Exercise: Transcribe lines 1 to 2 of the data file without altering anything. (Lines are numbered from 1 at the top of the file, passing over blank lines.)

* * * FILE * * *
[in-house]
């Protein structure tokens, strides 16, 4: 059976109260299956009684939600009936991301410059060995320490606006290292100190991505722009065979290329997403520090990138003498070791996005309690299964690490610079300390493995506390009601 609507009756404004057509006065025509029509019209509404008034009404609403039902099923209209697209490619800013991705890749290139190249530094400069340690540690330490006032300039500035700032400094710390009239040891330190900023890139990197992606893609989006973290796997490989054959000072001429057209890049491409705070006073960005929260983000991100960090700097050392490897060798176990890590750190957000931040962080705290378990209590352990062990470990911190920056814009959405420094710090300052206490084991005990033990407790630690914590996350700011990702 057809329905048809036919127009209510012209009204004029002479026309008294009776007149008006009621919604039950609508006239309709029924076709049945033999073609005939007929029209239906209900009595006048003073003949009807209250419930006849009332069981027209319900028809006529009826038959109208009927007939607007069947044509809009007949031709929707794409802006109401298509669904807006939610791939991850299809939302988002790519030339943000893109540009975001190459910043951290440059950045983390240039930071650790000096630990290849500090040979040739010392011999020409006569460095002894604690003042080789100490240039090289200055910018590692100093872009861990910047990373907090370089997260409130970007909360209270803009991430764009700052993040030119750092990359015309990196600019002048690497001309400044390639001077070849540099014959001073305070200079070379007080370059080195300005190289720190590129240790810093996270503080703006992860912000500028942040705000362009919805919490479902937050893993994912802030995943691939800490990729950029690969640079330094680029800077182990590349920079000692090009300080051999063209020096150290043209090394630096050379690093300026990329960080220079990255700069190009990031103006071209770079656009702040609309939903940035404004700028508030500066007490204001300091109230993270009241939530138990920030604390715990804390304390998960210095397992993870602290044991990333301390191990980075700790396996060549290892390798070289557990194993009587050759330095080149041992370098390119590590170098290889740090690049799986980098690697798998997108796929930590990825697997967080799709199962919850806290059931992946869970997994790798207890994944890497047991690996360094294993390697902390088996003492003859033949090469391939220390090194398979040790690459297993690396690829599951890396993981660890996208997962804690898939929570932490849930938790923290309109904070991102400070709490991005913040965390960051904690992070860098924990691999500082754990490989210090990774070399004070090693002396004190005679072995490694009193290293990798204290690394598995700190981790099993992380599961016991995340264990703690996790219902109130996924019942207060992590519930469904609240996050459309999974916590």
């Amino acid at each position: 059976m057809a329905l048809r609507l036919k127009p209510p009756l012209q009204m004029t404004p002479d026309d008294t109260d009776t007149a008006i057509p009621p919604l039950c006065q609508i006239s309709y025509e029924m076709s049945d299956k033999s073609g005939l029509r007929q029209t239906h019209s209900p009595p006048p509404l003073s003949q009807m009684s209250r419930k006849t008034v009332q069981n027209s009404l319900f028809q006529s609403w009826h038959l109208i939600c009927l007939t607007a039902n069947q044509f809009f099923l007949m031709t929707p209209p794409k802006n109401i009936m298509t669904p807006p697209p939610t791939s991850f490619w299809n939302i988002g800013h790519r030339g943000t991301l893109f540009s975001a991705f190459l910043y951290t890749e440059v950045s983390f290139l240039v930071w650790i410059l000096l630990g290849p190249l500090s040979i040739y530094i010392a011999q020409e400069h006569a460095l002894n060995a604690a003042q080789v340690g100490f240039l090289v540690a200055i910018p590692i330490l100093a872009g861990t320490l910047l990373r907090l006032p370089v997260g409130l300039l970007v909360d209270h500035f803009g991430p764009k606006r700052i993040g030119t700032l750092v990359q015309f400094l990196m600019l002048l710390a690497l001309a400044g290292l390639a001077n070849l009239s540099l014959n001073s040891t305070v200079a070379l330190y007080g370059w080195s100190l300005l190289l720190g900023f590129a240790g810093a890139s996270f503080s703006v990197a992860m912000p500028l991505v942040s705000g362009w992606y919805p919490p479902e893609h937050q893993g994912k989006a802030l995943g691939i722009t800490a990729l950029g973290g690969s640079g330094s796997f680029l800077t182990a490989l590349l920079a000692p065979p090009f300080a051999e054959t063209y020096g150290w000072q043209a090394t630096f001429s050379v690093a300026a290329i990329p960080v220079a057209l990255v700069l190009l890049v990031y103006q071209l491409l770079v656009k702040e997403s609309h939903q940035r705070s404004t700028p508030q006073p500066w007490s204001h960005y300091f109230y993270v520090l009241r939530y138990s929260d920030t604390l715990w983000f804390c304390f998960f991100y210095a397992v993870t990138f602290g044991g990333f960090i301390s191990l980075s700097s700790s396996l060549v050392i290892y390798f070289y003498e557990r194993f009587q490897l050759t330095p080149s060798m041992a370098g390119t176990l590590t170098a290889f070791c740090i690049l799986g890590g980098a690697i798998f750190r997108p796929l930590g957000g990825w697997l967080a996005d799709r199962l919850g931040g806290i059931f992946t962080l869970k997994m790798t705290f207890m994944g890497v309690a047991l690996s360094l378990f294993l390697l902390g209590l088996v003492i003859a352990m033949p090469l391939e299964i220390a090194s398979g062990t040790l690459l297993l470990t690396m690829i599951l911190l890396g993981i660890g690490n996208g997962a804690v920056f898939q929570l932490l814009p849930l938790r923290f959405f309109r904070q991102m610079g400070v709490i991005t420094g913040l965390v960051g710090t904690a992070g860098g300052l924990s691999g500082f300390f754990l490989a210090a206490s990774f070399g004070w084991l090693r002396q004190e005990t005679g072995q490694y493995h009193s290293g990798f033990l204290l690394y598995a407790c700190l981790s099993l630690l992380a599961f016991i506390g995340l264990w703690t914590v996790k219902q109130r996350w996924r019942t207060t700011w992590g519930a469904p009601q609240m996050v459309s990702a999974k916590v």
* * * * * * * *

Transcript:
[in-house]
């Protein structure tokens, strides 16, 4: 059976109260299956009684939600009936991301410059060995320490606006290292100190991505722009065979290329997403520090990138003498070791996005309690299964690490610079300390493995506390009601 609507009756404004057509006065025509029509019209509404008034009404609403039902099923209209697209490619800013991705890749290139190249530094400069340690540690330490006032300039500035700032400094710390009239040891330190900023890139990197992606893609989006973290796997490989054959000072001429057209890049491409705070006073960005929260983000991100960090700097050392490897060798176990890590750190957000931040962080705290378990209590352990062990470990911190920056814009959405420094710090300052206490084991005990033990407790630690914590996350700011990702 057809329905048809036919127009209510012209009204004029002479026309008294009776007149008006009621919604039950609508006239309709029924076709049945033999073609005939007929029209239906209900009595006048003073003949009807209250419930006849009332069981027209319900028809006529009826038959109208009927007939607007069947044509809009007949031709929707794409802006109401298509669904807006939610791939991850299809939302988002790519030339943000893109540009975001190459910043951290440059950045983390240039930071650790000096630990290849500090040979040739010392011999020409006569460095002894604690003042080789100490240039090289200055910018590692100093872009861990910047990373907090370089997260409130970007909360209270803009991430764009700052993040030119750092990359015309990196600019002048690497001309400044390639001077070849540099014959001073305070200079070379007080370059080195300005190289720190590129240790810093996270503080703006992860912000500028942040705000362009919805919490479902937050893993994912802030995943691939800490990729950029690969640079330094680029800077182990590349920079000692090009300080051999063209020096150290043209090394630096050379690093300026990329960080220079990255700069190009990031103006071209770079656009702040609309939903940035404004700028508030500066007490204001300091109230993270009241939530138990920030604390715990804390304390998960210095397992993870602290044991990333301390191990980075700790396996060549290892390798070289557990194993009587050759330095080149041992370098390119590590170098290889740090690049799986980098690697798998997108796929930590990825697997967080799709199962919850806290059931992946869970997994790798207890994944890497047991690996360094294993390697902390088996003492003859033949090469391939220390090194398979040790690459297993690396690829599951890396993981660890996208997962804690898939929570932490849930938790923290309109904070991102400070709490991005913040965390960051904690992070860098924990691999500082754990490989210090990774070399004070090693002396004190005679072995490694009193290293990798204290690394598995700190981790099993992380599961016991995340264990703690996790219902109130996924019942207060992590519930469904609240996050459309999974916590």